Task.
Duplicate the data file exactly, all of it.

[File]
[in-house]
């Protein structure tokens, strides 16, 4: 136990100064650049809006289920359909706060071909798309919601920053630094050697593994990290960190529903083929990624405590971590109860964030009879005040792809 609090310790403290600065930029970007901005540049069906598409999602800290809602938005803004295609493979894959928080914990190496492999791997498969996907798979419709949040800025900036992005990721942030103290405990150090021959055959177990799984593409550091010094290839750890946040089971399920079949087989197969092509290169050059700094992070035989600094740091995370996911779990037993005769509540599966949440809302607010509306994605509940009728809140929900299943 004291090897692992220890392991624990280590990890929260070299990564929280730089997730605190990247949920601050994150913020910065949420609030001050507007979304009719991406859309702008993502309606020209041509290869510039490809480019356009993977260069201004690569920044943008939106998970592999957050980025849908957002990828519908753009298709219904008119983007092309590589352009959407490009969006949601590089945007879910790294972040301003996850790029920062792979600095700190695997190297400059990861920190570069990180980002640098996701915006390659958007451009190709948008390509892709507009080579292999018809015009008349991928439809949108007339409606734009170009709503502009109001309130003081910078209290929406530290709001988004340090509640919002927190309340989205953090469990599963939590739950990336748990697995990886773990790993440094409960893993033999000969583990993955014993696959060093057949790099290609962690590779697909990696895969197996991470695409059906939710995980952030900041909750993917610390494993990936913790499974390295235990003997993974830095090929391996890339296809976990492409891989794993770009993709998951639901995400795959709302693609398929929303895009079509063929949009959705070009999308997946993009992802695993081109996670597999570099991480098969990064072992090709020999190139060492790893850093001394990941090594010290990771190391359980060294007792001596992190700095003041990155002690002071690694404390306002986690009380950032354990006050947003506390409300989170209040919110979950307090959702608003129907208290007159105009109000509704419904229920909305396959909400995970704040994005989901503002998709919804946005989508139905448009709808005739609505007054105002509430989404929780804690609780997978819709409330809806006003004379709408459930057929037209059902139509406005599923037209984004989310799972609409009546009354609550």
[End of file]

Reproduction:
[in-house]
């Protein structure tokens, strides 16, 4: 136990100064650049809006289920359909706060071909798309919601920053630094050697593994990290960190529903083929990624405590971590109860964030009879005040792809 609090310790403290600065930029970007901005540049069906598409999602800290809602938005803004295609493979894959928080914990190496492999791997498969996907798979419709949040800025900036992005990721942030103290405990150090021959055959177990799984593409550091010094290839750890946040089971399920079949087989197969092509290169050059700094992070035989600094740091995370996911779990037993005769509540599966949440809302607010509306994605509940009728809140929900299943 004291090897692992220890392991624990280590990890929260070299990564929280730089997730605190990247949920601050994150913020910065949420609030001050507007979304009719991406859309702008993502309606020209041509290869510039490809480019356009993977260069201004690569920044943008939106998970592999957050980025849908957002990828519908753009298709219904008119983007092309590589352009959407490009969006949601590089945007879910790294972040301003996850790029920062792979600095700190695997190297400059990861920190570069990180980002640098996701915006390659958007451009190709948008390509892709507009080579292999018809015009008349991928439809949108007339409606734009170009709503502009109001309130003081910078209290929406530290709001988004340090509640919002927190309340989205953090469990599963939590739950990336748990697995990886773990790993440094409960893993033999000969583990993955014993696959060093057949790099290609962690590779697909990696895969197996991470695409059906939710995980952030900041909750993917610390494993990936913790499974390295235990003997993974830095090929391996890339296809976990492409891989794993770009993709998951639901995400795959709302693609398929929303895009079509063929949009959705070009999308997946993009992802695993081109996670597999570099991480098969990064072992090709020999190139060492790893850093001394990941090594010290990771190391359980060294007792001596992190700095003041990155002690002071690694404390306002986690009380950032354990006050947003506390409300989170209040919110979950307090959702608003129907208290007159105009109000509704419904229920909305396959909400995970704040994005989901503002998709919804946005989508139905448009709808005739609505007054105002509430989404929780804690609780997978819709409330809806006003004379709408459930057929037209059902139509406005599923037209984004989310799972609409009546009354609550």